Although I know this, I am of a different mind ten times in the course of a day. But I resist the devil, and often it is with fart I chase him away. When he tempts me with silly sins I say, ‘Devil, yesterday I broke wind too. Have you written it down on your list? When I say to him, ‘You have been put to shame,’ he believes it, for he does not want to be despised. Afterward, if I engage him in further conversation, I upbraid him with the pope and say, ‘If you do the same as he does, who is your pope that I should celebrate him? Look at what an abomination he has prepared, and it continues to this day!’ Thus I remind myself of the forgiveness of sin and of Christ and I remind Satan of the abomination of the pope. This abomination is so great that I am of good cheer and rejoice, and I confess thatthe abomination of the papacy after the time of Christ is a great consolation to me. Consequently those who say that one should not rebuke the pope are dreadful scolds. Go right ahead and inveigh against the pope, especially if the devil disturbs you about justification. He often troubles me with trivialities. I don’t notice this when I’m depressed, but when I feel better I recognize it easily.
“Now he seemed to be able to see other homes, but not his own. That was merely a house. Prose had got hold of him: the sealing of the eyes and the closing of the ears.” G. K. Chesterton, Homesick at Home
Mark Driscoll, as usual, telling it like it is, recently posted on his Facebook page “So what story do you have about the most effeminate anatomically male worship leader you’ve ever personally witnessed?” He did this as the result of a conversation he had with a non-Christian, blue collar man who asked him if the Bible allowed for effeminate worship leaders like the one he currently encountered at church. Actually, Driscoll replied, it doesn’t; David the warrior-king wrote the book of Psalms.
The post set off a storm of criticism which you can read about here and here. Brian McLaren and others take issue with Driscoll’s tone and message, which is why I think it was a good one. Throw a rock into a pack of dogs and the one that barks is the one that got hit. Shouldn’t all the people promoting effeminate worship leaders get their hackles up when they are made fun of?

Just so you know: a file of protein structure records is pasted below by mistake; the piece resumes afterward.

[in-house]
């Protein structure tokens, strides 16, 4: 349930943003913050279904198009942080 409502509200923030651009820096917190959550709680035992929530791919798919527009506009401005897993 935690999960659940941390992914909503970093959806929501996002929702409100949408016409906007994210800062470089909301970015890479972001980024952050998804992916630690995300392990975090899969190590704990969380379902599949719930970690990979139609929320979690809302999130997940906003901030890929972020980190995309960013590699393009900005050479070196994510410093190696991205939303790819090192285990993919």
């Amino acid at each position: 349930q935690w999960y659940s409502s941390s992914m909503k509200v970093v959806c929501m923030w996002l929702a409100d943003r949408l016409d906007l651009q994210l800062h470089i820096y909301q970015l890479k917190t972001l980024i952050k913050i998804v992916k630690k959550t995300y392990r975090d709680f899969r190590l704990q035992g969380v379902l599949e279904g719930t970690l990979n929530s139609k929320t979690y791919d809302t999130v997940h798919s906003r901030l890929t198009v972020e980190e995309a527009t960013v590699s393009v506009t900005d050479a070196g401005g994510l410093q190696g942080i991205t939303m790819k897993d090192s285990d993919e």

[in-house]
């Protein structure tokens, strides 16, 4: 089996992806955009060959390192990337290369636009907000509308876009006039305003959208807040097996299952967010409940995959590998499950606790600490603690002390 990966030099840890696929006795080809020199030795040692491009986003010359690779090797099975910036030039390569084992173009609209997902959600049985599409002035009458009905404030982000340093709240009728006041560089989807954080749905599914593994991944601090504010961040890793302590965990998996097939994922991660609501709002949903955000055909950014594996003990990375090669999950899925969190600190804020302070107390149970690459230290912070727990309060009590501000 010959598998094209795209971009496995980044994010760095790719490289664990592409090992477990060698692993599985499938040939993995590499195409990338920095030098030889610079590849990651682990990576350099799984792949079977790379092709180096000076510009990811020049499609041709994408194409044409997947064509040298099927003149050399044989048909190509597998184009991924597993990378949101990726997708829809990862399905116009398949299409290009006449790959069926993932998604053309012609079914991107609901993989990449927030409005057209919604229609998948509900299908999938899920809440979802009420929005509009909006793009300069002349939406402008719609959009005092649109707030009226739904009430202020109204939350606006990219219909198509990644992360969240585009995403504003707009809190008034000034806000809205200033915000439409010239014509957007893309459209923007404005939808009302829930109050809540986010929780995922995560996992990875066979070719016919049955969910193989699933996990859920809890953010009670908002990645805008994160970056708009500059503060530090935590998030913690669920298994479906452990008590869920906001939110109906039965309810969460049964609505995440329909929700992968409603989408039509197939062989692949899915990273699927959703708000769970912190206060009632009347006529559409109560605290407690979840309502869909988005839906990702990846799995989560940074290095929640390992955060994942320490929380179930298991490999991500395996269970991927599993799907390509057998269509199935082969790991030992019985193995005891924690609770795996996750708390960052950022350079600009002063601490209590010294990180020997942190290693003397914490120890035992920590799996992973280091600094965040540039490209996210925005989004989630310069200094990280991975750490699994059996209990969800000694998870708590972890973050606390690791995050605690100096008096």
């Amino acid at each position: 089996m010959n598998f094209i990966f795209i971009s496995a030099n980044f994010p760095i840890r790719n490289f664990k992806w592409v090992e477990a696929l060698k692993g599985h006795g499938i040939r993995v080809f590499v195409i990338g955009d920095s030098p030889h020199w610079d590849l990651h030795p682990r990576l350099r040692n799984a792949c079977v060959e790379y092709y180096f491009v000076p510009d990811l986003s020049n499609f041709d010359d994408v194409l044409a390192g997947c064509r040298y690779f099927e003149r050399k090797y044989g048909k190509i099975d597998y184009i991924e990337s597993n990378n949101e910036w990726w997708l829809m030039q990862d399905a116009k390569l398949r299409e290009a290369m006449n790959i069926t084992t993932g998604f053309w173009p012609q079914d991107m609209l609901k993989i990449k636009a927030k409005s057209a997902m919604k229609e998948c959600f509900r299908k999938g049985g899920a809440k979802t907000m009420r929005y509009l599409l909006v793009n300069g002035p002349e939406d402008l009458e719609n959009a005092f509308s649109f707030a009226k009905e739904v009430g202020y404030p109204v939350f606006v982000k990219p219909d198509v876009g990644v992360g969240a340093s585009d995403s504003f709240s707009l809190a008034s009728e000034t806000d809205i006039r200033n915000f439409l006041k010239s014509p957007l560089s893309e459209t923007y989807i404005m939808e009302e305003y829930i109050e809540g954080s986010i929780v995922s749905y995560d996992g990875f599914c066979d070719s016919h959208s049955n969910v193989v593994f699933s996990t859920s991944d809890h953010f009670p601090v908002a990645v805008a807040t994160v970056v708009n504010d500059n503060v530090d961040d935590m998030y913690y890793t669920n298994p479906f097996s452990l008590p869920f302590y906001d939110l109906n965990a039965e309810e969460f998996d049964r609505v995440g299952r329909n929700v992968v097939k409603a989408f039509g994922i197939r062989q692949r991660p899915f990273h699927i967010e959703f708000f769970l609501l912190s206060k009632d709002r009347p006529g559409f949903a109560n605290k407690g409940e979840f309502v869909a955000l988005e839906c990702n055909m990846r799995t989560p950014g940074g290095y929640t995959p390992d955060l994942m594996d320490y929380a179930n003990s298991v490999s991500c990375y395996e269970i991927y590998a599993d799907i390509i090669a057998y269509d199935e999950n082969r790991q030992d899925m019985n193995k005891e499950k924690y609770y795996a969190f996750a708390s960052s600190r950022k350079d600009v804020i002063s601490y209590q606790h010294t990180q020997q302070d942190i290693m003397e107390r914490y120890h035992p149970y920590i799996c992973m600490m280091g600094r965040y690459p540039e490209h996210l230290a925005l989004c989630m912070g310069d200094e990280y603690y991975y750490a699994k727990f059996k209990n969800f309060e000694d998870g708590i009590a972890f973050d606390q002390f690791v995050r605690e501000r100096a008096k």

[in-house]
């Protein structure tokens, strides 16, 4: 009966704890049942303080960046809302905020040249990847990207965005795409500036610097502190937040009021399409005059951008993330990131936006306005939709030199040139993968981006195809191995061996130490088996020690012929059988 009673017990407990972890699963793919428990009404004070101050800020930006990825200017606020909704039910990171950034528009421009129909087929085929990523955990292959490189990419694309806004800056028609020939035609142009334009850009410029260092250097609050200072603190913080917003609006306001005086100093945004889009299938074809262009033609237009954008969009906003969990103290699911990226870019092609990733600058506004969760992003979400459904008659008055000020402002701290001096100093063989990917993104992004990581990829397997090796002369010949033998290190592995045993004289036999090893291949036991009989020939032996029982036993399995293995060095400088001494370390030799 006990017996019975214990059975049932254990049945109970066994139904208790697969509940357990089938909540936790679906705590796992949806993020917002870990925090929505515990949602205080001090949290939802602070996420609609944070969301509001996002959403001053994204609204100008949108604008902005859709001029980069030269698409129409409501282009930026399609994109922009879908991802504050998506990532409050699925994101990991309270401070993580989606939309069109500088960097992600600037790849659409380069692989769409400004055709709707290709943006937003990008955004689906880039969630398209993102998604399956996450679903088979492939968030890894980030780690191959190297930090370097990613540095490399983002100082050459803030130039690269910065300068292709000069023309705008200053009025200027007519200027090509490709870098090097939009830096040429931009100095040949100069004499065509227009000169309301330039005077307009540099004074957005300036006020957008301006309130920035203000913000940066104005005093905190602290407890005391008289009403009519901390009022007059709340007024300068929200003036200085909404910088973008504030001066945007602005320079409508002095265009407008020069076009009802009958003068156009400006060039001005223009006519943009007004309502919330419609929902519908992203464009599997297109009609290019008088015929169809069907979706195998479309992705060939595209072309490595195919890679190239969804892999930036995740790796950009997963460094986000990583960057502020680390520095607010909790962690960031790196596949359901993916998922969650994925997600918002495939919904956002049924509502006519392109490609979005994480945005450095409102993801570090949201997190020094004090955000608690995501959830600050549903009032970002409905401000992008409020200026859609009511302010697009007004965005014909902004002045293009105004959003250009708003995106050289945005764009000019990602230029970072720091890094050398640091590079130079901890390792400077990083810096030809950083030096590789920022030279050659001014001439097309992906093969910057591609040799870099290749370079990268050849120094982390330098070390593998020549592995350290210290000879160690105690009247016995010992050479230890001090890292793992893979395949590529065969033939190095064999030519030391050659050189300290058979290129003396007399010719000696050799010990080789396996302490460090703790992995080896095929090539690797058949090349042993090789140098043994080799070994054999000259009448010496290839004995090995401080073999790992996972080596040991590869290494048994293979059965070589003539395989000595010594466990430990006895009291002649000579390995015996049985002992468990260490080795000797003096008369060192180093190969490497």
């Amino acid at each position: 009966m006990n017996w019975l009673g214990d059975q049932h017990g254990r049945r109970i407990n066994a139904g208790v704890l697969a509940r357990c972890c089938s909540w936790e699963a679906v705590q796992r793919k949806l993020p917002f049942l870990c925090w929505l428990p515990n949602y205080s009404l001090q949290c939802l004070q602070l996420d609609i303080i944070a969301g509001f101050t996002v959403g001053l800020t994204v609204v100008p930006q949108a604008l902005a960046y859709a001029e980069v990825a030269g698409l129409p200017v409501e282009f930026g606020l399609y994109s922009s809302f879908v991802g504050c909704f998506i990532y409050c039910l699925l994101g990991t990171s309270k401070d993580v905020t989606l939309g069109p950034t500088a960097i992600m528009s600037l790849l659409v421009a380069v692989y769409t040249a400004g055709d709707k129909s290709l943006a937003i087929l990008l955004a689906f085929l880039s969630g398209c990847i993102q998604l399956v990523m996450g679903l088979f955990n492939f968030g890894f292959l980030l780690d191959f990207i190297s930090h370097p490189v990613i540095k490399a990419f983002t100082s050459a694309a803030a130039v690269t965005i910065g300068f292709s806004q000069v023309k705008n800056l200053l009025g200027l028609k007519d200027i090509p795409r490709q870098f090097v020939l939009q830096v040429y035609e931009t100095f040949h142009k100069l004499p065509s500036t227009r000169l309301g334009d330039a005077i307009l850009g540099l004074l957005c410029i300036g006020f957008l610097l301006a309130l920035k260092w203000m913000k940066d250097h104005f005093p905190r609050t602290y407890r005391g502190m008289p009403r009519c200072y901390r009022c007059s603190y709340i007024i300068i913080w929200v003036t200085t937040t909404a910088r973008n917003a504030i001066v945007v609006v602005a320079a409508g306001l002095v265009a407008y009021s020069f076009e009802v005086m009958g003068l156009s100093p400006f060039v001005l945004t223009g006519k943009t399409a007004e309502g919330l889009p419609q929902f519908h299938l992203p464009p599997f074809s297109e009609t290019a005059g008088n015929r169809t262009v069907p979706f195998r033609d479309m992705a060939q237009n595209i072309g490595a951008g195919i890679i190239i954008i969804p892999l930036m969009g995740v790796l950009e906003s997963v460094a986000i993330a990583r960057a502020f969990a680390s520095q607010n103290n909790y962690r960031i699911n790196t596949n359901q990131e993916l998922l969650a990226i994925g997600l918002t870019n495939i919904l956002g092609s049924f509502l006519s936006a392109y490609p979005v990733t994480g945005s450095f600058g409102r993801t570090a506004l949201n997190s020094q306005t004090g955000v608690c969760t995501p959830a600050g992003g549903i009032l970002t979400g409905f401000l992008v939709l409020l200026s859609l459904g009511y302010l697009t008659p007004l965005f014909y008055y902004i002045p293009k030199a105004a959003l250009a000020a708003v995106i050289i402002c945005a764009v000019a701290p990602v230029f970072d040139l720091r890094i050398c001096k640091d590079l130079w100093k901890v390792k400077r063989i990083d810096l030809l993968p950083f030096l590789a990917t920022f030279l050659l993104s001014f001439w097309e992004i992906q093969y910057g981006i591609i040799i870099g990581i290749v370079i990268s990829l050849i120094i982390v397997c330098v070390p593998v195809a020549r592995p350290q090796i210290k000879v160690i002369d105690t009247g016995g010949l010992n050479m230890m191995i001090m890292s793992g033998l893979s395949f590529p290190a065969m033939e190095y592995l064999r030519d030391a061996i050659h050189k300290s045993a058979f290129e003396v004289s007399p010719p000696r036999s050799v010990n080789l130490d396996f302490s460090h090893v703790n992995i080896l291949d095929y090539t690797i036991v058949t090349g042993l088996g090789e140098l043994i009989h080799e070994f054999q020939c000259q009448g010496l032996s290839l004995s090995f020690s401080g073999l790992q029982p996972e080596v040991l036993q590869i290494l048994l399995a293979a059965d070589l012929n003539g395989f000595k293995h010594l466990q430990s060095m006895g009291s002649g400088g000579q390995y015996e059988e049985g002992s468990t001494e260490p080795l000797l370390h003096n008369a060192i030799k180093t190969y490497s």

One blogger called Driscoll a “bully”, a truly odd accusation. He didn’t name any particular leaders or encourage people to go smack the most effeminate worship leader they knew. He simply asked for stories. God writes comedy in the contemporary church, and you’re a bully for wanting to hear the jokes? Driscoll wrote a subsequent post describing his comments as flippant. His elders challenged him to say these things in an environment where people can be persuaded. I’m not close enough to the situation to understand all their rationale, and I’m thankful for faithful elders who are willing to call pastors out. But I do doubt whether many of Jesus’ offensive statements could be described as persuasive or made in a context where they could be persuasive. He makes fun of the Pharisees’ robes, prayers, tithes, oaths, devotion, and grooming. Did it get him anywhere? No where but up on that cross.
Not all prophetic speech is meant to be persuasive to all people. Sometimes it’s meant to offend the right people, and to encourage others. None of this excludes the motive of love, but it excludes a sentimental definition of it. We need more of these challenges.